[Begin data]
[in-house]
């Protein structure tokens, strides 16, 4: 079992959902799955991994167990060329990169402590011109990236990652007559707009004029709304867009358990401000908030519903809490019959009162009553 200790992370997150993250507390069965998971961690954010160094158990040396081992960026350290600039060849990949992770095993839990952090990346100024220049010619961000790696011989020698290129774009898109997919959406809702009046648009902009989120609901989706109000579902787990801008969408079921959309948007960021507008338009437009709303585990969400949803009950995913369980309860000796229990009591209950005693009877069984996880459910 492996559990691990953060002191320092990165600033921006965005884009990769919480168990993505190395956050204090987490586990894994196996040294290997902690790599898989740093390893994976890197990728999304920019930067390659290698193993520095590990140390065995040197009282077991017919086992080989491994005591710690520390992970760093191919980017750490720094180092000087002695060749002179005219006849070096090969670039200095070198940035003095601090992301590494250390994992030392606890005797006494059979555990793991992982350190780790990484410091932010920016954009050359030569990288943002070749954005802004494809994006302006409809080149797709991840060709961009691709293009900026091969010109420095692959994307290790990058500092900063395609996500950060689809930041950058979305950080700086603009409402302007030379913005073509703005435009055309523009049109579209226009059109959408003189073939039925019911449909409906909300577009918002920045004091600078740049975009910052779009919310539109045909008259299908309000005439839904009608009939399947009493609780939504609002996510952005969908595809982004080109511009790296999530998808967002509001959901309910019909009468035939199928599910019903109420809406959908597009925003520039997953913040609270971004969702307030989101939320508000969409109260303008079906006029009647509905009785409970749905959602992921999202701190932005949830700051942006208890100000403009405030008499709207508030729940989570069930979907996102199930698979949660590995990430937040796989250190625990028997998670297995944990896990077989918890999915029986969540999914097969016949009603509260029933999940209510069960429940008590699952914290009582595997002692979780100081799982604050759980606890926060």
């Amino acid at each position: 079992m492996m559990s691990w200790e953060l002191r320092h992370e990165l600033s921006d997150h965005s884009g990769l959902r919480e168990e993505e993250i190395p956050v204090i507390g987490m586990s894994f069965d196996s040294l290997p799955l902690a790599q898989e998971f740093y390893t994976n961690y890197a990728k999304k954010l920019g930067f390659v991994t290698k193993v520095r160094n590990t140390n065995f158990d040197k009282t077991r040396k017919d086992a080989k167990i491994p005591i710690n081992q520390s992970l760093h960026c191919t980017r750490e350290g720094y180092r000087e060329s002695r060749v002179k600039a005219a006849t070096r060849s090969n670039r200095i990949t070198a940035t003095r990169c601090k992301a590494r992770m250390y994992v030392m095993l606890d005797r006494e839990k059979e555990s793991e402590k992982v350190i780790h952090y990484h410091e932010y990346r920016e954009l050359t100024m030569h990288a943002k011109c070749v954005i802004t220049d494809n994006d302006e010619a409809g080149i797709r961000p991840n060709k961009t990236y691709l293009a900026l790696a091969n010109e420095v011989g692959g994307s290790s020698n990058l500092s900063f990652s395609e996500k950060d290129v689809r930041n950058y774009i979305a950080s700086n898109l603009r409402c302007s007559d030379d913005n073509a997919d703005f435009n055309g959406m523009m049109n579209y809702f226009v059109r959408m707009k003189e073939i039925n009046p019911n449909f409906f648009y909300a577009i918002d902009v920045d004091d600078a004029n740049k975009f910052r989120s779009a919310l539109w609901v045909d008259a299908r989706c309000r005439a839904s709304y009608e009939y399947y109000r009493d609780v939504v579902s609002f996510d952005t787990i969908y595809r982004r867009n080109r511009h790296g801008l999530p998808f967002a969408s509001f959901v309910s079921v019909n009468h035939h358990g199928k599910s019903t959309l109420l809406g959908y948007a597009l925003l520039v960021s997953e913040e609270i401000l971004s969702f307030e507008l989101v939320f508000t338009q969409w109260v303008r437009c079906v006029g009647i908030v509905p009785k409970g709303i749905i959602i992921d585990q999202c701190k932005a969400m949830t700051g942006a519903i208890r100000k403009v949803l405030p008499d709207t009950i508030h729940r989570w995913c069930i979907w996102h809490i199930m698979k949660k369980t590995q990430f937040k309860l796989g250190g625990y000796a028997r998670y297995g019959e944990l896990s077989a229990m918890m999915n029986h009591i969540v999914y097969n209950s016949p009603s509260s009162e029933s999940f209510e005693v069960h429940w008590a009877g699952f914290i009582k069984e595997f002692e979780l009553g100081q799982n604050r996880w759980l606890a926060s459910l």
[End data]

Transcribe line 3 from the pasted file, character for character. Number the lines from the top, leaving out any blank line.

């Amino acid at each position: 079992m492996m559990s691990w200790e953060l002191r320092h992370e990165l600033s921006d997150h965005s884009g990769l959902r919480e168990e993505e993250i190395p956050v204090i507390g987490m586990s894994f069965d196996s040294l290997p799955l902690a790599q898989e998971f740093y390893t994976n961690y890197a990728k999304k954010l920019g930067f390659v991994t290698k193993v520095r160094n590990t140390n065995f158990d040197k009282t077991r040396k017919d086992a080989k167990i491994p005591i710690n081992q520390s992970l760093h960026c191919t980017r750490e350290g720094y180092r000087e060329s002695r060749v002179k600039a005219a006849t070096r060849s090969n670039r200095i990949t070198a940035t003095r990169c601090k992301a590494r992770m250390y994992v030392m095993l606890d005797r006494e839990k059979e555990s793991e402590k992982v350190i780790h952090y990484h410091e932010y990346r920016e954009l050359t100024m030569h990288a943002k011109c070749v954005i802004t220049d494809n994006d302006e010619a409809g080149i797709r961000p991840n060709k961009t990236y691709l293009a900026l790696a091969n010109e420095v011989g692959g994307s290790s020698n990058l500092s900063f990652s395609e996500k950060d290129v689809r930041n950058y774009i979305a950080s700086n898109l603009r409402c302007s007559d030379d913005n073509a997919d703005f435009n055309g959406m523009m049109n579209y809702f226009v059109r959408m707009k003189e073939i039925n009046p019911n449909f409906f648009y909300a577009i918002d902009v920045d004091d600078a004029n740049k975009f910052r989120s779009a919310l539109w609901v045909d008259a299908r989706c309000r005439a839904s709304y009608e009939y399947y109000r009493d609780v939504v579902s609002f996510d952005t787990i969908y595809r982004r867009n080109r511009h790296g801008l999530p998808f967002a969408s509001f959901v309910s079921v019909n009468h035939h358990g199928k599910s019903t959309l109420l809406g959908y948007a597009l925003l520039v960021s997953e913040e609270i401000l971004s969702f307030e507008l989101v939320f508000t338009q969409w109260v303008r437009c079906v006029g009647i908030v509905p009785k409970g709303i749905i959602i992921d585990q999202c701190k932005a969400m949830t700051g942006a519903i208890r100000k403009v949803l405030p008499d709207t009950i508030h729940r989570w995913c069930i979907w996102h809490i199930m698979k949660k369980t590995q990430f937040k309860l796989g250190g625990y000796a028997r998670y297995g019959e944990l896990s077989a229990m918890m999915n029986h009591i969540v999914y097969n209950s016949p009603s509260s009162e029933s999940f209510e005693v069960h429940w008590a009877g699952f914290i009582k069984e595997f002692e979780l009553g100081q799982n604050r996880w759980l606890a926060s459910l």